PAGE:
In 1987 Commodore released C64Cs with a totally redesigned motherboard commonly known as a "short board". The new board used the new HMOS chipset, featuring new 64-pin PLA chip. The new "SuperPLA" as it was dubbed, integrated many discrete components and TTL chips. The 2114 color RAM was integrated into the last revision of the PLA.

Power problems

The C64 used an external power supply. While this saved valuable space within the computer's case, the supply itself was inadequate for the C64's power requirements and often failed from overheat. Many users purchased heavier-duty, better-cooled, third-party power supplies.

Peripheral units

Floppy and tape drives

Although not always supplied with the machine, floppy disk drives of the 5¼ inch (Commodore 1541 and 1571) and, later, 3½ inch (1581) variety were available. The 1541 was excruciatingly slow in loading programs because of a poorly-implemented serial bus, a legacy of the Commodore VIC-20. A common joke advised users to 'go grab a cup of coffee' after entering the command to load a program on the C64.

The 1541 was notorious for its unreliability. Perhaps the most-common failure involved the drive's read-write head mechanism. Many complex software copy-protection schemes used data stored on nonstandard tracks on floppies, forcing the drive head, while reading the data, to repeatedly slam into either end of the arm that the mechanism was mounted in. This caused a loud, telltale knocking[2] and, more seriously, would over time often move the head mechanism out of precise alignment, resulting in read errors and necessitating repairs. Also, as with the C64, many 1541 drives overheated due to a design that did not permit adequate cooling.

In the following example, where '*' designates the last program loaded, or the first program on the disk, '8' is the disk drive device number, and the '1' signifies that the file is to be loaded not to the standard memory address, but to the address where its program header says - this usually signifies an executable file, as opposed to a BASIC program.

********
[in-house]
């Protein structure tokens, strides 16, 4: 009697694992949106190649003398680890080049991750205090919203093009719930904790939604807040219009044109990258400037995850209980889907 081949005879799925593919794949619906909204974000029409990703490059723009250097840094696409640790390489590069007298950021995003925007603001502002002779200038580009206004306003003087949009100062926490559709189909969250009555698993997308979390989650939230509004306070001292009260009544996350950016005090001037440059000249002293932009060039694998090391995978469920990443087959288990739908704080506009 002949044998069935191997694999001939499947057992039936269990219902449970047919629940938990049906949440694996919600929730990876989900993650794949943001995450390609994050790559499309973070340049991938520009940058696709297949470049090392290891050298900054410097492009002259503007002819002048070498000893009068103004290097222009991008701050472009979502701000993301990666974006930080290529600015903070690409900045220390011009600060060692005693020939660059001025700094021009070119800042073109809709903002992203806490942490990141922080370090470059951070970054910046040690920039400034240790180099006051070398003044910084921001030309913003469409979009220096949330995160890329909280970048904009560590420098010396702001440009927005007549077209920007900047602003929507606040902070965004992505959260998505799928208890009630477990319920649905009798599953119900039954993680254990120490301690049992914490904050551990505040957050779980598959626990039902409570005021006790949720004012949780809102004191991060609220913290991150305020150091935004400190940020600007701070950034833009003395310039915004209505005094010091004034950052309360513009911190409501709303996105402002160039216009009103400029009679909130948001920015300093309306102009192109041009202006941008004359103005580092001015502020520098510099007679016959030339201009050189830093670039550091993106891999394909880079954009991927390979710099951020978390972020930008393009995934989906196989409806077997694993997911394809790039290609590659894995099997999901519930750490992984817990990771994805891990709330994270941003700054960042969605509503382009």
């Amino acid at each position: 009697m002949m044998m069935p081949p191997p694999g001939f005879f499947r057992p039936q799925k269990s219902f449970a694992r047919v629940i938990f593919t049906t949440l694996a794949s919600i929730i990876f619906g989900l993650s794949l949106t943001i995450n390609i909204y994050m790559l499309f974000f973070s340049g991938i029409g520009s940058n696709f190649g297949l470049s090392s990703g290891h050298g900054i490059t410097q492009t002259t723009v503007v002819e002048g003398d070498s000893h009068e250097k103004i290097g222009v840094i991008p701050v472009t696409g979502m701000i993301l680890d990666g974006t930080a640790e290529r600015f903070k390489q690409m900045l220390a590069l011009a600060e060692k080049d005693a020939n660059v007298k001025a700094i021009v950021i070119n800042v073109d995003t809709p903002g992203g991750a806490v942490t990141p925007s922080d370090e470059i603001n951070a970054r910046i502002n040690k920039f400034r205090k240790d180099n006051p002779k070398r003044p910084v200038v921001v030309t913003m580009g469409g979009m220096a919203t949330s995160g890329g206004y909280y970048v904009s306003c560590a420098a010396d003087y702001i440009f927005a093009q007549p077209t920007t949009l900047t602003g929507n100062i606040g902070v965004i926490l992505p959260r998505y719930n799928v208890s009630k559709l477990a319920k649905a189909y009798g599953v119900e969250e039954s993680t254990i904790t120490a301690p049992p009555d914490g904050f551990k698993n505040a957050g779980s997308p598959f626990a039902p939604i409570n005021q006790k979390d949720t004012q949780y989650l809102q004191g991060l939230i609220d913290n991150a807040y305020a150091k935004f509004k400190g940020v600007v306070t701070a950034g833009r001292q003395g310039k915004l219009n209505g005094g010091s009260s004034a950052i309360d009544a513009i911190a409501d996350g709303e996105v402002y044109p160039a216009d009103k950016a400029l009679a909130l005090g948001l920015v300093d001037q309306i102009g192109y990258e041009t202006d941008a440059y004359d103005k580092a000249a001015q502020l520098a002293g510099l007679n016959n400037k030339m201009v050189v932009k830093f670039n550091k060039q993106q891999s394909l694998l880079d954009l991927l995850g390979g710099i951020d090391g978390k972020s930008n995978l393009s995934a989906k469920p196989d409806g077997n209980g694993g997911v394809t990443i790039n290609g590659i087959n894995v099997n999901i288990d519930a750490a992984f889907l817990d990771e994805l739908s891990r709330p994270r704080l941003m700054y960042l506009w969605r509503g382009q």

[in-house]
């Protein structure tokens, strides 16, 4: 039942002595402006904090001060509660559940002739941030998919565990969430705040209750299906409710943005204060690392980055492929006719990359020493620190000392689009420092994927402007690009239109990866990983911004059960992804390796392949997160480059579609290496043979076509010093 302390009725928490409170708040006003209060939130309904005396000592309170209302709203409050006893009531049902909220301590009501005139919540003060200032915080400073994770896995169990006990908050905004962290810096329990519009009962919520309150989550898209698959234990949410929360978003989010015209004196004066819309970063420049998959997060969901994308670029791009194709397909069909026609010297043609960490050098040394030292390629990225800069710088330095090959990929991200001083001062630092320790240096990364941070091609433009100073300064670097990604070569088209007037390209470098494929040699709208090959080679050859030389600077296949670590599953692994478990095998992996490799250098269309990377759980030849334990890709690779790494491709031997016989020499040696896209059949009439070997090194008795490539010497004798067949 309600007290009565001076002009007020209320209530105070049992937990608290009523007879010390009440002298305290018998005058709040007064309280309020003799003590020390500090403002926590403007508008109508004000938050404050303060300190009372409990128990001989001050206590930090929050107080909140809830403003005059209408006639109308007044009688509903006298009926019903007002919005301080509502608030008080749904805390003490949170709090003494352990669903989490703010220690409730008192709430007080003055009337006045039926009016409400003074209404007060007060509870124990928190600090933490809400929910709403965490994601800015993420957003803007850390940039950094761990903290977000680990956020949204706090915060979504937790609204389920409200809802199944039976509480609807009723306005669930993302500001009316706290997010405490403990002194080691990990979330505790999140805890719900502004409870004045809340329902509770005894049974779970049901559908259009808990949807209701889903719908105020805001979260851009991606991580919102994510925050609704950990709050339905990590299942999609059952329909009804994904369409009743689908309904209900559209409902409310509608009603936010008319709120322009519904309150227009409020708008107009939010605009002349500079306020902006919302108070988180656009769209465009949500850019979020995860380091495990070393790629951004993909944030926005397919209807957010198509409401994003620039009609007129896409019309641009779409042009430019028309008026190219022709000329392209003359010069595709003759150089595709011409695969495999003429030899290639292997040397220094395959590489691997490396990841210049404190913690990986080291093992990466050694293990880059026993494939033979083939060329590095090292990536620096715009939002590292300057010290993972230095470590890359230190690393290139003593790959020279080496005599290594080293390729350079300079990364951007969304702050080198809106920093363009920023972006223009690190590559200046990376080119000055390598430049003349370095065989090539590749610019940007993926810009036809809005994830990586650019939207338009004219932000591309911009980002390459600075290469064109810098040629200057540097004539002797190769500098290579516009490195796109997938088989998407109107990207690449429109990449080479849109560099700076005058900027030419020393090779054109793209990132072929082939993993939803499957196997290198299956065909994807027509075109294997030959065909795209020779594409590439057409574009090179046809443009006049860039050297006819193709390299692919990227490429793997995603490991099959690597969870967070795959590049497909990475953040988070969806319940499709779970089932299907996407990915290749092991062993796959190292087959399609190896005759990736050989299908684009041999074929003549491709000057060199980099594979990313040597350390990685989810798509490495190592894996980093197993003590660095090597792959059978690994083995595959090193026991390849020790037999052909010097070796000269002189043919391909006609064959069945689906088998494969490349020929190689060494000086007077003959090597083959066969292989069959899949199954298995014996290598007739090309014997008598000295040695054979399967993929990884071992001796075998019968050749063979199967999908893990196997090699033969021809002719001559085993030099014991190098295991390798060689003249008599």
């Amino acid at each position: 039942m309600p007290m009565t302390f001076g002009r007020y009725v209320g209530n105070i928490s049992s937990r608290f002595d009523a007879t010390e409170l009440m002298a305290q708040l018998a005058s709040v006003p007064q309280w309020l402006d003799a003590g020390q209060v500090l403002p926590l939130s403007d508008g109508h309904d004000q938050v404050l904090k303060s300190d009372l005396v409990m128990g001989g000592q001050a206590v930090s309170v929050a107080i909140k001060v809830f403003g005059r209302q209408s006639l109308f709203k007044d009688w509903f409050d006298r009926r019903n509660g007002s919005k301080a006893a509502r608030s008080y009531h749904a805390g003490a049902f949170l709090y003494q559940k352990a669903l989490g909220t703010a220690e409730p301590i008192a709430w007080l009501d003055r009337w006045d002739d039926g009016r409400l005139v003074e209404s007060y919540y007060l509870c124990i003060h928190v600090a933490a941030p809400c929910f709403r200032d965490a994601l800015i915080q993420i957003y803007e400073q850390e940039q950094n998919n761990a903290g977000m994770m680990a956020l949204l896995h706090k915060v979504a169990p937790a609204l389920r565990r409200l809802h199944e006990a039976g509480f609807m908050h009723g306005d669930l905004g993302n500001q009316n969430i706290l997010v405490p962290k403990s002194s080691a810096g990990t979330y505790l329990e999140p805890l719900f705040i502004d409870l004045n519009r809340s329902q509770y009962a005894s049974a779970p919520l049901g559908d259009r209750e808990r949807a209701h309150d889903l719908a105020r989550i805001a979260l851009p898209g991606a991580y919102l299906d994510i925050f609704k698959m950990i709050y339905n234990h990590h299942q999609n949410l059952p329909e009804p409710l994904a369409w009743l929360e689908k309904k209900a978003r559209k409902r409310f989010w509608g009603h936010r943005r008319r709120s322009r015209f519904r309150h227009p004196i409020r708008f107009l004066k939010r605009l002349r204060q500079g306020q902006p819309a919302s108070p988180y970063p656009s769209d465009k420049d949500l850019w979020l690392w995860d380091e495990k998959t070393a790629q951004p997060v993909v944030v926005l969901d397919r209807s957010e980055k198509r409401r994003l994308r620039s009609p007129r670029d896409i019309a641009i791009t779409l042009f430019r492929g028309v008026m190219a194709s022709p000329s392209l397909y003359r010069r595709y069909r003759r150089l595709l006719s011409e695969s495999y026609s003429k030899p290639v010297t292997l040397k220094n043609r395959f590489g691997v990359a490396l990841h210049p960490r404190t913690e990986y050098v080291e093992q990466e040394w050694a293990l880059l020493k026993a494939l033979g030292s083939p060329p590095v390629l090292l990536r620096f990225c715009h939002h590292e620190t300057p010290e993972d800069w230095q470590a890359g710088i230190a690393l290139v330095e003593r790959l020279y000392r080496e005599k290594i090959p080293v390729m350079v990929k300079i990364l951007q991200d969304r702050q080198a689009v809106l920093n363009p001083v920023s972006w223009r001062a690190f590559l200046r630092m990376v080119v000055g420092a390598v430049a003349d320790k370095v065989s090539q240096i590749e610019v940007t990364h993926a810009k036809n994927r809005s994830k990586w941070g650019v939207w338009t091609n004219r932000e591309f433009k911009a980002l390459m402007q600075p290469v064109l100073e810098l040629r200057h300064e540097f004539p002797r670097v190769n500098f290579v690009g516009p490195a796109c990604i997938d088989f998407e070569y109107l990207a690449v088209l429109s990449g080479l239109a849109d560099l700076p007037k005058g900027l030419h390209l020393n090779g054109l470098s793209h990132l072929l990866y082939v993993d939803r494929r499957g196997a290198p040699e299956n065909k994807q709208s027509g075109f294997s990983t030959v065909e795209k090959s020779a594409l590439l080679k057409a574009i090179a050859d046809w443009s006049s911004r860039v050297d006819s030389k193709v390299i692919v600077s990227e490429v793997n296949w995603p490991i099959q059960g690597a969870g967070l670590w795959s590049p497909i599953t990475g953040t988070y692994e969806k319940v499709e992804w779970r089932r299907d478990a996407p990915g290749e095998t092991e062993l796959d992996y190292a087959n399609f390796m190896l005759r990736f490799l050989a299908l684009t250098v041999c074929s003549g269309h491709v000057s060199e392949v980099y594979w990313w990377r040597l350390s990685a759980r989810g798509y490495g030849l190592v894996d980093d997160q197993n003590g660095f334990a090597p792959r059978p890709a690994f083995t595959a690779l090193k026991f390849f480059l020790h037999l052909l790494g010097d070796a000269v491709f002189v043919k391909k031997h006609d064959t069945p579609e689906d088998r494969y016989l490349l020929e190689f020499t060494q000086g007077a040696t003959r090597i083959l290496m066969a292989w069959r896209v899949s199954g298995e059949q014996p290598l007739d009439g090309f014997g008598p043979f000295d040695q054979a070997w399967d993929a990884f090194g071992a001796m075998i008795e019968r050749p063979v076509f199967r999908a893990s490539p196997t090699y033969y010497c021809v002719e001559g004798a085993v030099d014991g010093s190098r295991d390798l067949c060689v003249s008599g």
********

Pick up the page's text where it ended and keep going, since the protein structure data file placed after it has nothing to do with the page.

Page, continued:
LOAD "*",8,1

However, third-party developers showed that the notoriously-slow floppy drive operation could be overcome by a piece of clever software that took over control of the serial bus signal lines and implemented a better transfer protocol between the computer and floppy drive. In 1984 Epyx released its FastLoad cartridge for the C64 which replaced some of the 1541's slow routines with its own custom code, thus allowing users to load programs at a fraction of the time (~ 1/5th). Despite being incompatible with many programs' copy protection schemes, the cartridge became so popular among grateful C64 owners (likely the most-widespread third-party enhancement for the C64 of all time) that many Commodore dealers sold the Epyx cartridge as a standard item when selling a new C64 with the 1541.

As a free alternative to FastLoad cartridges, numerous pure software turbo-loader programs were also created that were loaded to RAM each time after the computer was reset. The best of these turbo-loaders were able to accelerate the time required for loading a program from the floppy drive up to a very remarkable factor of 20x, demonstrating the default bus implementation's inadequacy. As turbo-loader programs were relatively small programs, it was common to place one on almost each floppy disk so that it could be quickly loaded to RAM after restart.